Each stage of Saskatchewan’s reopening plan has been met with optimism, but it hasn’t been until now that people have been able to do those happy dances on actual dance floors.
And, while the removal of the remaining pandemic restrictions has those in the local nightlife industry eager to get back in the groove, some stakeholders feel they can’t truly let loose until everybody feels safe enough to gather in public again.
“We’re really hoping people come back and life can return to the new normal, whatever that may be,” said Cloud 9 Live Bar and Grill Owner Les Fraser.
“That’s the main factor. Everybody wants to feel safe and comfortable.”
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Fraser said the bread and butter of his business, live music and a popular monthly EDM show, have been all but impossible to operate with dance floors locked down since the early days of the pandemic.
While he’s taken steps to adapt, including by launching a new and unique menu and by holding physically distanced jam sessions, revenue is still down by around 80 per cent per month.
“It’s been a struggle, no question,” Fraser said.
“It’s gonna take at least four years to recoup the losses.”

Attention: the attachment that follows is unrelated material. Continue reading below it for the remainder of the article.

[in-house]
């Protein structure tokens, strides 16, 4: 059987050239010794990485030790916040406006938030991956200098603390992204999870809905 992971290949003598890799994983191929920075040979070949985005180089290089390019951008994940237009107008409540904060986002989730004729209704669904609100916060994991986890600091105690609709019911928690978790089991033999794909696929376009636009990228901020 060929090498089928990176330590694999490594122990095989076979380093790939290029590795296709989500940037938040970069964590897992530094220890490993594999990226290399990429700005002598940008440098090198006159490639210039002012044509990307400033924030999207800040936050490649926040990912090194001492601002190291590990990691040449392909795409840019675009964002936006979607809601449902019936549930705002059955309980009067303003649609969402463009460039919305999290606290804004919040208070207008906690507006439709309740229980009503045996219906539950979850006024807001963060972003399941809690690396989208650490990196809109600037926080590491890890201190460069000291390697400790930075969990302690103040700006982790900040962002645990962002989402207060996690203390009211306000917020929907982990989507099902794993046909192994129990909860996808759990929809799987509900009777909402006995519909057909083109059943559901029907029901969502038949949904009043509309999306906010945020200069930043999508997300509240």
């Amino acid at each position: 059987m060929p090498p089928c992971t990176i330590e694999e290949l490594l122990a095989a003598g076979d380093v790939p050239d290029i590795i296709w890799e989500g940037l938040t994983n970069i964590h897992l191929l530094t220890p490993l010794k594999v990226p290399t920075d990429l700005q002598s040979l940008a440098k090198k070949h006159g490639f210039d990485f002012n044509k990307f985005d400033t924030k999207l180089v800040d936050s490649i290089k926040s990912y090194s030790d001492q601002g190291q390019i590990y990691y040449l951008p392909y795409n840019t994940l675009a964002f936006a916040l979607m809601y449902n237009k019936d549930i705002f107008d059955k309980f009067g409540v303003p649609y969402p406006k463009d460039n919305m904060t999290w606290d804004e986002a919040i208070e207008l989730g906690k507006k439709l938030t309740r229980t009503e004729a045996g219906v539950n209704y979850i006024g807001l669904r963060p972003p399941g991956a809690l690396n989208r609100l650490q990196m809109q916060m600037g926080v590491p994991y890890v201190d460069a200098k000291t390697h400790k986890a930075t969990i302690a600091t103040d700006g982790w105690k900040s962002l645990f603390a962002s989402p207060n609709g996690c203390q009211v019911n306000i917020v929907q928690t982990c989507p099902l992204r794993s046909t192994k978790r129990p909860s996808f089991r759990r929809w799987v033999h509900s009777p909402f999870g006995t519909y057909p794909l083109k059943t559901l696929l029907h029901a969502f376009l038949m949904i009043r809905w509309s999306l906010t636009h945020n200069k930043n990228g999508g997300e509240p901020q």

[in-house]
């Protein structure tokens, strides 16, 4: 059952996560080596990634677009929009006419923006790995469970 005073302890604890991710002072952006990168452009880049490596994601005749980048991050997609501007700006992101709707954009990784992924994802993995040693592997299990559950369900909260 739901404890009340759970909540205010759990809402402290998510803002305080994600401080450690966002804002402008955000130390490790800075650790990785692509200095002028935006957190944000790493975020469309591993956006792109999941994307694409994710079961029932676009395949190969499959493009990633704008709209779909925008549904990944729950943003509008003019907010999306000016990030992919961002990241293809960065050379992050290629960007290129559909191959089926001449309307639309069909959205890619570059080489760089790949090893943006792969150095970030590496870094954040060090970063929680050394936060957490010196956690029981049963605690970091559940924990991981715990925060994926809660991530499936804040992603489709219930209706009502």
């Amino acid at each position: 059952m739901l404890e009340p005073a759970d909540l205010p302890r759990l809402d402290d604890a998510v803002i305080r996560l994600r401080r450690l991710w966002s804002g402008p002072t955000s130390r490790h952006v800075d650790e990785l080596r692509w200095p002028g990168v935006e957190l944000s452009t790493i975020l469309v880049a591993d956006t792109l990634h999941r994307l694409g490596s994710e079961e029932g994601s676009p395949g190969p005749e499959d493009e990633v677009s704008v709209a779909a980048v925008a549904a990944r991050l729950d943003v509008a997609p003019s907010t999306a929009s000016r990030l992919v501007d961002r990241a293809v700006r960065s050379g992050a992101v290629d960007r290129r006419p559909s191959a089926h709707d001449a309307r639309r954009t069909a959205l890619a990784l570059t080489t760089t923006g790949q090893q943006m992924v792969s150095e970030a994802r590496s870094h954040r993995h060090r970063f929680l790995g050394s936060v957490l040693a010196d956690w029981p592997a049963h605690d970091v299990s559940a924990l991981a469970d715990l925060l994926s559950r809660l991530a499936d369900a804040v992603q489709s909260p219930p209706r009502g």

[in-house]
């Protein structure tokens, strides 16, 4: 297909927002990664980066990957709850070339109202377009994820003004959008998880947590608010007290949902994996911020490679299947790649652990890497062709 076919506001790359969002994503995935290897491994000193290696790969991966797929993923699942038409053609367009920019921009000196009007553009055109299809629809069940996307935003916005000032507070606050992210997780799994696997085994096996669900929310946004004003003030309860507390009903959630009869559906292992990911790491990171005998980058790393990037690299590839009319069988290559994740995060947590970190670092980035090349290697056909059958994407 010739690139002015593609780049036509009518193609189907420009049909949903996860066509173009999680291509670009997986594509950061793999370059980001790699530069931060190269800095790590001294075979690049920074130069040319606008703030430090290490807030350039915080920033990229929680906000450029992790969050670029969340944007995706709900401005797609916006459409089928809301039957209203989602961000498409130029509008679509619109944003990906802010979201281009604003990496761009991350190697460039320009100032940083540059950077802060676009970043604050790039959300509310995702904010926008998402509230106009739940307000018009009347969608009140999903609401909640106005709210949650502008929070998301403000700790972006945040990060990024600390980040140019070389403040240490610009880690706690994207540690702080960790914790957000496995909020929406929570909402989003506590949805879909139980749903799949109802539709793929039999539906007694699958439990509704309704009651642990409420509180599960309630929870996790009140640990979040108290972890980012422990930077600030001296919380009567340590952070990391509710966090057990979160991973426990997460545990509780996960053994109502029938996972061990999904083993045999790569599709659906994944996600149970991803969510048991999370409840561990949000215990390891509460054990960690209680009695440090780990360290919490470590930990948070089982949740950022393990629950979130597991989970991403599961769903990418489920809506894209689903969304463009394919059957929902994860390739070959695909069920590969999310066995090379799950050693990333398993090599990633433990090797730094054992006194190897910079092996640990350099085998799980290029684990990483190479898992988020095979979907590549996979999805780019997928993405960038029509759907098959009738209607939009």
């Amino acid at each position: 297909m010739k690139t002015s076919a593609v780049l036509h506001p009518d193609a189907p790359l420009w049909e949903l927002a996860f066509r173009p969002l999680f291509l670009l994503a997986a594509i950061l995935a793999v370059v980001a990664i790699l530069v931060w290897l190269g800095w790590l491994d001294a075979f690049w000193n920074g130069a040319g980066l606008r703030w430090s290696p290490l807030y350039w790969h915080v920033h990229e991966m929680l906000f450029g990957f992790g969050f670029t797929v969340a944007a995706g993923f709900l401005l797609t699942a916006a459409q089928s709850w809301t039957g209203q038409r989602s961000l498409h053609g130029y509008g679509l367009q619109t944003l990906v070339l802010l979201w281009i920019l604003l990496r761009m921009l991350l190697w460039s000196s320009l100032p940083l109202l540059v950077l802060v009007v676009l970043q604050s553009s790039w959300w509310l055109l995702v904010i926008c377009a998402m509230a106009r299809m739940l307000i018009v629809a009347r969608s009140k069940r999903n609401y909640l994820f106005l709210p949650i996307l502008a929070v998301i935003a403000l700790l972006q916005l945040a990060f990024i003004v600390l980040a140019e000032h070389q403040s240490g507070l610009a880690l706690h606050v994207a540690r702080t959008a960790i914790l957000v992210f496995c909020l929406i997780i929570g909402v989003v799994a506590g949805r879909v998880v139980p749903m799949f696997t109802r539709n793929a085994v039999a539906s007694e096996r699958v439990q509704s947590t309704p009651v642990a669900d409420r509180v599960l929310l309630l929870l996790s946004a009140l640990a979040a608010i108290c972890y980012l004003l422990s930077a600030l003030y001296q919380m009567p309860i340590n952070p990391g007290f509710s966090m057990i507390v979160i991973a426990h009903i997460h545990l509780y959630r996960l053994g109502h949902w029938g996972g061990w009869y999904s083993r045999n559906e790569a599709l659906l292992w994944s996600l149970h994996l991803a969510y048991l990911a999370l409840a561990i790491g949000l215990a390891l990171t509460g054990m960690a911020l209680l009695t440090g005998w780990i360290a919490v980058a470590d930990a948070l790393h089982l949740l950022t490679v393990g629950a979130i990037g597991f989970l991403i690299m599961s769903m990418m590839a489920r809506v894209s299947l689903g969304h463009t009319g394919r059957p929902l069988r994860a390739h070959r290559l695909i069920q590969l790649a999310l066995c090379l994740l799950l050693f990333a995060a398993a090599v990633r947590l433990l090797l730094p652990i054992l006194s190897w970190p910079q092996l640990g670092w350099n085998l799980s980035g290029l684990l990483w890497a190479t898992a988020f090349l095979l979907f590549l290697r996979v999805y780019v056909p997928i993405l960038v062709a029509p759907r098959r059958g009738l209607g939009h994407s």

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Many Regina nightlife venues, including Cloud 9 and Revival Music Room, celebrated the removal of the remaining restrictions by hosting events starting at 12:01 a.m. Sunday.
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Revival Music Room Operating Owner Jason Gervais says that while the re-launch wasn’t met with a big crowd, it was nice to see people back in the bar enjoying live music.
“It was regulars, off-duty staff and musicians. It was well-received. People were happy. We did a little countdown to midnight and opened up the dance floor for the first time in 18 months,” Gervais said.
“We do need people to start coming back. We miss you. Come on back!”
He added, though, that even though his stage can operate normally he foresees it being difficult to bring bands back regularly as well.
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“I can’t blame a lot of them for not wanting to play. Some of them have lost members. Some disbanded and some just want to wait until the pandemic’s over before they get back at it.”
Assuming that many will still be hesitant to go out to bars and nightclubs for some time still, both Gervais and Fraser are launching new — and perhaps forgotten to many — experiences like karaoke in hopes of encouraging people to pick up where they left off a year-and-a-half ago.
“Instead of throwing all of our eggs into one basket with the live bands, we decided to diversify and introduce more people to the room,” said Fraser.
Fraser added that while he remains optimistic, if the province orders up another round of restrictions, he thinks it could very well mean last call for his establishment.
“If we had another lockdown for say, six months, now you’re adding a few more years again to try to recover your financial losses — I don’t know if it would be worth it.”
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